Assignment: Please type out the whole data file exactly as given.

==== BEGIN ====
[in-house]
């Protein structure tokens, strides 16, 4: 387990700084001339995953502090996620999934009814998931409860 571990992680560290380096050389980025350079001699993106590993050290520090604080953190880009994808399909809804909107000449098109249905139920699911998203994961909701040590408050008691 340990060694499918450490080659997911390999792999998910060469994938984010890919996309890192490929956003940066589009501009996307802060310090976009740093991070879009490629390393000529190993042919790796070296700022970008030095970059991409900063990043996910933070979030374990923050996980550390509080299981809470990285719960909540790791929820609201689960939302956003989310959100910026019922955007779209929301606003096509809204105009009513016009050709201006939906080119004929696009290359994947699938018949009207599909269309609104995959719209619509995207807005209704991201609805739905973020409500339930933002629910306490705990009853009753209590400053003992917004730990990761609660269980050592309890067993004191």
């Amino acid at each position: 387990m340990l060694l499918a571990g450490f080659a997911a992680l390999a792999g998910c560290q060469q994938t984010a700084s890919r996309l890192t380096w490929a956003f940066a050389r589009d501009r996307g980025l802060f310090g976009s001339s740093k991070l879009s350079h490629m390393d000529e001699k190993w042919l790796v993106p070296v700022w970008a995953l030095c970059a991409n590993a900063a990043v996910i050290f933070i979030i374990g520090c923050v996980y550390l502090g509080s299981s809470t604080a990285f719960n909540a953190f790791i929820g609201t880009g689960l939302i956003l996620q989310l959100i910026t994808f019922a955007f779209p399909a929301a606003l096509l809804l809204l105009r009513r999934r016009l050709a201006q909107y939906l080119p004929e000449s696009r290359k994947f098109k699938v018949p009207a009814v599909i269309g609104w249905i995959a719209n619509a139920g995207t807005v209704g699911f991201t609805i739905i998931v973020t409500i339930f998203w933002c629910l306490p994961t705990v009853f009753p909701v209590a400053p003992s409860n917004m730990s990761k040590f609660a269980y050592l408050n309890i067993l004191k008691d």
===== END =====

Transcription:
[in-house]
């Protein structure tokens, strides 16, 4: 387990700084001339995953502090996620999934009814998931409860 571990992680560290380096050389980025350079001699993106590993050290520090604080953190880009994808399909809804909107000449098109249905139920699911998203994961909701040590408050008691 340990060694499918450490080659997911390999792999998910060469994938984010890919996309890192490929956003940066589009501009996307802060310090976009740093991070879009490629390393000529190993042919790796070296700022970008030095970059991409900063990043996910933070979030374990923050996980550390509080299981809470990285719960909540790791929820609201689960939302956003989310959100910026019922955007779209929301606003096509809204105009009513016009050709201006939906080119004929696009290359994947699938018949009207599909269309609104995959719209619509995207807005209704991201609805739905973020409500339930933002629910306490705990009853009753209590400053003992917004730990990761609660269980050592309890067993004191």
């Amino acid at each position: 387990m340990l060694l499918a571990g450490f080659a997911a992680l390999a792999g998910c560290q060469q994938t984010a700084s890919r996309l890192t380096w490929a956003f940066a050389r589009d501009r996307g980025l802060f310090g976009s001339s740093k991070l879009s350079h490629m390393d000529e001699k190993w042919l790796v993106p070296v700022w970008a995953l030095c970059a991409n590993a900063a990043v996910i050290f933070i979030i374990g520090c923050v996980y550390l502090g509080s299981s809470t604080a990285f719960n909540a953190f790791i929820g609201t880009g689960l939302i956003l996620q989310l959100i910026t994808f019922a955007f779209p399909a929301a606003l096509l809804l809204l105009r009513r999934r016009l050709a201006q909107y939906l080119p004929e000449s696009r290359k994947f098109k699938v018949p009207a009814v599909i269309g609104w249905i995959a719209n619509a139920g995207t807005v209704g699911f991201t609805i739905i998931v973020t409500i339930f998203w933002c629910l306490p994961t705990v009853f009753p909701v209590a400053p003992s409860n917004m730990s990761k040590f609660a269980y050592l408050n309890i067993l004191k008691d």